It’s family movie night — a couple of laughs fill the air, emotional moments come and go but nothing you can’t handle.
That is until the two main characters kiss. And then suddenly, out of nowhere, you are bombarded by A Sex Scene.
You don’t know what to do. You can’t look away — then they’ll know you know what sex is — and Dad is frantically reaching for the remote to skip the scene while Mom tells you and your siblings to close your eyes. But you just can’t look away…
I grew up in a household where all sex talk was avoided, which is pretty ironic considering South Asia’s pride and joy — Bollywood, Tollywood, Kollywood and the many other regional cinemas have a history of heavily sexualizing women.
For most 2000s kids, “Shelia Ki Jawani” was the item girl song. Just like its predecessors, this sequence includes the female protagonist singing a song with suggestive lyrics, to a crowd of ogling men. Our heroine seduces the crowd of men with the subtle, and sometimes not-so-subtle, sway of her hips.
As a young girl, I was mesmerized by these movie sequences. I never really picked up on the sexual nature, to me these were just really pretty girls in even prettier outfits. In the case of “Sheila Ki Jawani,” I was made acutely aware of the song’s sexual nature, with the lyric “I’m too sexy for you” in the chorus (which I only ever whispered under my breath or altogether avoided).
Sex wasn’t talked about outside of home either. At my elementary school of just under 200, I never received a full, in-depth and comprehensive sex-ed class. Instead, we were just separated by assumed gender and told what happens to each body (periods and boobs or body hair and erections). So for me, and so many others, sex scenes in movies acted as our sex education.
Although the average PG movie (or even one rated-R) isn’t as explicit as porn, sex scenes — whether filmmakers are aware or not — build a base-level understanding of sex for the viewer. Gender roles of sex and intimacy are constructed from the get-go, through the Disney movies we watch as children to the TV shows we grow to love as adults.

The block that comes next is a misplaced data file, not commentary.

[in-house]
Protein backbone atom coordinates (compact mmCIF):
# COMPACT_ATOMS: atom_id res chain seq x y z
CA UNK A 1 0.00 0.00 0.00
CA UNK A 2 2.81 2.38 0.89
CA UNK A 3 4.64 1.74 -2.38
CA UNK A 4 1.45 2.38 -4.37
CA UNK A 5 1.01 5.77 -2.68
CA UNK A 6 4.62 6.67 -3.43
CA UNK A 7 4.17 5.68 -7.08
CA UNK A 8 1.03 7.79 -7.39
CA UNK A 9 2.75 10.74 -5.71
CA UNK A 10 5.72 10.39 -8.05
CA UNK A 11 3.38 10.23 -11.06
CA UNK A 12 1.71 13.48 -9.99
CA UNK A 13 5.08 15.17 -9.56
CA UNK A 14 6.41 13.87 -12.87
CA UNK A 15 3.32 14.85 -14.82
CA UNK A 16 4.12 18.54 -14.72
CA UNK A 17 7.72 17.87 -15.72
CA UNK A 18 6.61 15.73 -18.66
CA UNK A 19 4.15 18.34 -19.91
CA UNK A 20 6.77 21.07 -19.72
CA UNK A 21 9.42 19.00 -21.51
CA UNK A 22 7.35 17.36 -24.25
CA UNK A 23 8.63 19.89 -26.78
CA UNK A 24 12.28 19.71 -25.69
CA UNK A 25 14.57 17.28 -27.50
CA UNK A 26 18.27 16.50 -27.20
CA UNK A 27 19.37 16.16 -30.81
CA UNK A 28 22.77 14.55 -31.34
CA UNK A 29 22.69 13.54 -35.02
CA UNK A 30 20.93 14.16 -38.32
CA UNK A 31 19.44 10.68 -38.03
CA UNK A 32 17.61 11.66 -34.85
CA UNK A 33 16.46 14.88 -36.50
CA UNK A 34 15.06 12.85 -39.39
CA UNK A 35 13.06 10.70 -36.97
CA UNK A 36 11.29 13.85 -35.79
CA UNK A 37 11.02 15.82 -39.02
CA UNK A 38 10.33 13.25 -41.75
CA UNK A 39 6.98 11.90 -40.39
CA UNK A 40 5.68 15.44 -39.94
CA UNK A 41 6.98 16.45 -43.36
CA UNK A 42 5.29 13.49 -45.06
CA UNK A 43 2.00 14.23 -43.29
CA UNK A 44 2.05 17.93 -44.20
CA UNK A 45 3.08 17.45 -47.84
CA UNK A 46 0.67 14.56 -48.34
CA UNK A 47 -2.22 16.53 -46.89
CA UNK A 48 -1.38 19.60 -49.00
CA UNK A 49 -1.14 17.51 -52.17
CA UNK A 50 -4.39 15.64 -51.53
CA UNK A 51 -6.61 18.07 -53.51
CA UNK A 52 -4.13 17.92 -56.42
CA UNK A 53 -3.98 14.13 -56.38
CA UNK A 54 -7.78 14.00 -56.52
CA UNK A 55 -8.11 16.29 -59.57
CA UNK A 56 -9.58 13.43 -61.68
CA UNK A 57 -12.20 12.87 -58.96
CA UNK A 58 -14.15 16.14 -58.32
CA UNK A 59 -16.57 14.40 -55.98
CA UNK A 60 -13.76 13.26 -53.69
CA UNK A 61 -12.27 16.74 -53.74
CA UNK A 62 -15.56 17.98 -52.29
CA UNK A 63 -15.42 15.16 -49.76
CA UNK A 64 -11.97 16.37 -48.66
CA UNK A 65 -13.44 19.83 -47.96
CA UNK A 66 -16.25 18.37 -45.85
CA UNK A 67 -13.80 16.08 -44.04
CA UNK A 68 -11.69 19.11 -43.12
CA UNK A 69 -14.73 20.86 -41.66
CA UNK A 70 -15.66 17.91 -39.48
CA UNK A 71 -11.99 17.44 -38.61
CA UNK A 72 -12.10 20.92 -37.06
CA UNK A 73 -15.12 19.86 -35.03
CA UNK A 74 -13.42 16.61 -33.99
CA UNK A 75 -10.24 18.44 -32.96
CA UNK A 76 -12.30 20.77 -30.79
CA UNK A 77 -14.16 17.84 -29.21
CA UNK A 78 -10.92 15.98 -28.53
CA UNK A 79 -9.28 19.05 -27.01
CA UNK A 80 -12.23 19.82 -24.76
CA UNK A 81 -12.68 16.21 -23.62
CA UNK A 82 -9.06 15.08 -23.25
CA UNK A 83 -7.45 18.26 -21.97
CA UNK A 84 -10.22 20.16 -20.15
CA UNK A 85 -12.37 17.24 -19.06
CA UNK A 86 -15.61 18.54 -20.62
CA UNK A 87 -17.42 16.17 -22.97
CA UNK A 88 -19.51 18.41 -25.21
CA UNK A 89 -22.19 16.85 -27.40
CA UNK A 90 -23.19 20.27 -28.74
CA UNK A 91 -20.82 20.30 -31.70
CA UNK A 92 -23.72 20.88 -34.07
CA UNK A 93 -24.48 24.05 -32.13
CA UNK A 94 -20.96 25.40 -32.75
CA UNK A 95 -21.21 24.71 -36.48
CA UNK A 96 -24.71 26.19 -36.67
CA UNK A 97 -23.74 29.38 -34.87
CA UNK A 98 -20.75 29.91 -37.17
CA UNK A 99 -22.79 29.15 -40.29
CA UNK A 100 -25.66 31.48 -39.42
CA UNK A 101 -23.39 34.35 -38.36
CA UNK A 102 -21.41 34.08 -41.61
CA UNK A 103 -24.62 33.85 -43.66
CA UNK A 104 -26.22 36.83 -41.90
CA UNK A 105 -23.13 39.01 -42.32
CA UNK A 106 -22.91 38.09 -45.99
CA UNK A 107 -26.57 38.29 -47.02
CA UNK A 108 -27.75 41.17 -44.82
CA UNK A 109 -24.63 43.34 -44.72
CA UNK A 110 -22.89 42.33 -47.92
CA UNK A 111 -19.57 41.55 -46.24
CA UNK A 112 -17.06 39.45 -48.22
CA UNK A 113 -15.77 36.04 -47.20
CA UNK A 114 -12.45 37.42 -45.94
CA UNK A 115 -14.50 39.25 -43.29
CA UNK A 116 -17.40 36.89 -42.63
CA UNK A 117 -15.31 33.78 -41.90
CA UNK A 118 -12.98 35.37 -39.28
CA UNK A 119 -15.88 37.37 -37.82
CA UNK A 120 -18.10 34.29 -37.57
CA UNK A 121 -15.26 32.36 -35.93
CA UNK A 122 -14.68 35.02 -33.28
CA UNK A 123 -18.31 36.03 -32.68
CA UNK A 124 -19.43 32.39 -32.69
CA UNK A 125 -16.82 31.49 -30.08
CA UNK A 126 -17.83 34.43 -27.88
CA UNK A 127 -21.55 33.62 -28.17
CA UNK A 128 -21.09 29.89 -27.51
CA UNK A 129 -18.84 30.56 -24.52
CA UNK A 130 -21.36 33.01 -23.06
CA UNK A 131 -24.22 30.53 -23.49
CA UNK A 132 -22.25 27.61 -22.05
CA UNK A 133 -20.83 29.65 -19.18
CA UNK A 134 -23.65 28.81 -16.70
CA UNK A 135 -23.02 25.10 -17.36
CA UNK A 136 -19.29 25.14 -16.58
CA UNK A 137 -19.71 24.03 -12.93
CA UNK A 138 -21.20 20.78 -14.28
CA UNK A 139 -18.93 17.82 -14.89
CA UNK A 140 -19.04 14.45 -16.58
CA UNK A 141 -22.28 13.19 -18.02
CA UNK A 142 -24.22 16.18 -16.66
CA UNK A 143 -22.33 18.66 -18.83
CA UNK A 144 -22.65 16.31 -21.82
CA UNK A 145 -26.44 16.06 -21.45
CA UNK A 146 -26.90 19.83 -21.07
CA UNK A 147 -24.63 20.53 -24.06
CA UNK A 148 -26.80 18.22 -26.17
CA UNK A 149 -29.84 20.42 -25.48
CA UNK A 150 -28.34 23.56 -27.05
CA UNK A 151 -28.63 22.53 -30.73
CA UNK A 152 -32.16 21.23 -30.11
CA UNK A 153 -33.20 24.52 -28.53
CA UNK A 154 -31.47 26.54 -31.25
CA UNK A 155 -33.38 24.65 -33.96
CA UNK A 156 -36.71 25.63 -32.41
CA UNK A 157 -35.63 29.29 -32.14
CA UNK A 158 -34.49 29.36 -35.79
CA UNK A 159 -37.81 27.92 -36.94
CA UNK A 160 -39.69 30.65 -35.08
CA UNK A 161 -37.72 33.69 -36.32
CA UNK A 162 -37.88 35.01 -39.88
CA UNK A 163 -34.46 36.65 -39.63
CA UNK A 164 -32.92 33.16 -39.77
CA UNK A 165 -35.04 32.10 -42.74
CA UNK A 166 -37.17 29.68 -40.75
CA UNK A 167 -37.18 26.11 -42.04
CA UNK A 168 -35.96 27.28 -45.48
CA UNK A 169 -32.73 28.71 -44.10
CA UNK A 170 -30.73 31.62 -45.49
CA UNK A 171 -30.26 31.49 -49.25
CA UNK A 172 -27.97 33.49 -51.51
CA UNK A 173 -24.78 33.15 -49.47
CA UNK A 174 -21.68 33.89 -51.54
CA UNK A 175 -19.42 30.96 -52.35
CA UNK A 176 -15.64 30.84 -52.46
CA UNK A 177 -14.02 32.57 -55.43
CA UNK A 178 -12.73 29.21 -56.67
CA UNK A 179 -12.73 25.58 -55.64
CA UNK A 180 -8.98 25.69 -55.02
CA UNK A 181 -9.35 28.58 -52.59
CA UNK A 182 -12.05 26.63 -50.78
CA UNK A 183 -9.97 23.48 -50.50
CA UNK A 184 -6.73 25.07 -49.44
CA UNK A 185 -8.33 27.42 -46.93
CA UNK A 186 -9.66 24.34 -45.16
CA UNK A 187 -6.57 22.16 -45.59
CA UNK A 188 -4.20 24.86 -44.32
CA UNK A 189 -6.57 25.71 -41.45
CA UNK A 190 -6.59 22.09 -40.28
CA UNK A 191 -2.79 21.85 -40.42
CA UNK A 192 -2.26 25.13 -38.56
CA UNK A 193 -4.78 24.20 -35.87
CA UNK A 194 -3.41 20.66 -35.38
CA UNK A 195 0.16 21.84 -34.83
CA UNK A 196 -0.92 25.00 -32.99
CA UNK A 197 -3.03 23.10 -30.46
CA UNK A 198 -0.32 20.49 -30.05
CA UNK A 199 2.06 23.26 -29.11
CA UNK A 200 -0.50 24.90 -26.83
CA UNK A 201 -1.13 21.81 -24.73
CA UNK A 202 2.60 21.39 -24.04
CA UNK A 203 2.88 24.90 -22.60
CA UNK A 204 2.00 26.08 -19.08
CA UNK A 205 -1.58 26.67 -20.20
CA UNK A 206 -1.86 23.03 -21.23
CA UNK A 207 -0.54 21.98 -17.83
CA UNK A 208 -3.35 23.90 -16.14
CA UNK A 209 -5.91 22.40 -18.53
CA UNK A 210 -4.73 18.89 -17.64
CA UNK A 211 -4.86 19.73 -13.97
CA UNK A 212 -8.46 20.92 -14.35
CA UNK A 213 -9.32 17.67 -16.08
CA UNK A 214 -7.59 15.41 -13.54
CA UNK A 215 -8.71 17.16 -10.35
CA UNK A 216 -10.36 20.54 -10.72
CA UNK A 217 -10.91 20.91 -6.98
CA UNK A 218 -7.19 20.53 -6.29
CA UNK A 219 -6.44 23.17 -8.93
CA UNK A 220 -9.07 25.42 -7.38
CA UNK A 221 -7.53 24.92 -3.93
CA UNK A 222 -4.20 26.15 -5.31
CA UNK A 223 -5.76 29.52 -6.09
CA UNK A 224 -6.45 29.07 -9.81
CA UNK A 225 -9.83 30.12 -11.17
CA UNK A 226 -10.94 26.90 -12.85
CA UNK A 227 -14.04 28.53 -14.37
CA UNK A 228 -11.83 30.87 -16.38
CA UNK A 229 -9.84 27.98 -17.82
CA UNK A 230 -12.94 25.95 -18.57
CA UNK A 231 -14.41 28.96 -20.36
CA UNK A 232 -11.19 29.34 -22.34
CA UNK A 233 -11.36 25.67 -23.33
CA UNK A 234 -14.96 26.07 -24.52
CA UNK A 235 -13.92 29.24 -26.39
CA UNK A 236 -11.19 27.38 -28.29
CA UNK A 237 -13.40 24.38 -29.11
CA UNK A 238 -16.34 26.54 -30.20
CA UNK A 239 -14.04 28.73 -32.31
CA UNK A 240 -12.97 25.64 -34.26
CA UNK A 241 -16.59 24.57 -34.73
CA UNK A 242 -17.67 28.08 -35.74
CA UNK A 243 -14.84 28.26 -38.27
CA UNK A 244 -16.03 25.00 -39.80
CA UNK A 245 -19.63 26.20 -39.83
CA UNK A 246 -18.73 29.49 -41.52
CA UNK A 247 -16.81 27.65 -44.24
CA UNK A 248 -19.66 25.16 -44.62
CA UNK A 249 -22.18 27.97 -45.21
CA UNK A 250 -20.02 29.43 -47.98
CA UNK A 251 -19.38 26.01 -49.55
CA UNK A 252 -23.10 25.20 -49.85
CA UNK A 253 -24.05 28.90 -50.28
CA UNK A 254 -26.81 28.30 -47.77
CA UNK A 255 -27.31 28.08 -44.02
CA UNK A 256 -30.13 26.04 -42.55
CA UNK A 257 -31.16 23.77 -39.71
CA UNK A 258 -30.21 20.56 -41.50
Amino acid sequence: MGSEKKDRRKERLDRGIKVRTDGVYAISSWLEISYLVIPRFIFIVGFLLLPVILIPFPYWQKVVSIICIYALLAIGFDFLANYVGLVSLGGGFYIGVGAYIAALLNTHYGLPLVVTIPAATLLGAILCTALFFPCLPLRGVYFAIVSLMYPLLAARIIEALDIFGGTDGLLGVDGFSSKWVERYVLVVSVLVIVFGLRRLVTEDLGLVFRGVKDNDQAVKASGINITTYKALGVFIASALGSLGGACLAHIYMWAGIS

In children’s and teen media, sex and relationships are expressed as a resolution and be-all-end-all. In Sleeping Beauty, Aurora is saved from her death-like sleep by a non-consensual kiss (and of course, they live happily ever after); in John Hughes’s Sixteen Candles, Samantha’s family forgets her birthday and the saving grace is the attention of Jake Ryan and his red 944 Porsche. The film includes normalized sexual harassment. Yet, Samantha and Jake end up together.
Despite these relationships with bizarre power dynamics and the woman never getting what she deserves. In Dirty Dancing, Baby and Johnny have sex in a moment of vulnerability. Sex becomes a declaration of love without explicitly saying “I love you.” Having sex was a resolution to the built-up tension and high emotions — they literally dance their way into bed. Johnny tells Baby about how sex with her is different, it’s real.
Nowadays, sex is spoken about more explicitly in media. Take Netflix’s Sex Education as an example. It unabashedly talks about sex, sexuality and gender identity. It explores Queerness, asexuality, masturbation and even has a full episode about vaginismus.
The show’s first season came out when I was in grade 10 — I was beginning to have questions about sex that I didn’t even know how to ask.
Funnily enough, my mom watched the show with me. I slowly became comfortable enough to ask her things like “Would that actually happen?” (cut to Adam taking three Viagras in the first episode).
It’s with shows like Sex Education that I think film and TV can become a safe space of sex-ed and send home messages around sex and intimacy that will improve our understanding.
There are already small improvements in media, in Bollywood — like Rocky Aur Rani Kii Prem Kahaani which has not a trace of an item girl sequence and didn’t shy away from topics of feminism, sexual assault and gender identity.
Although I don’t need explicit sex scenes featured during family movie nights, I hope sex can be portrayed as a nuanced part of life.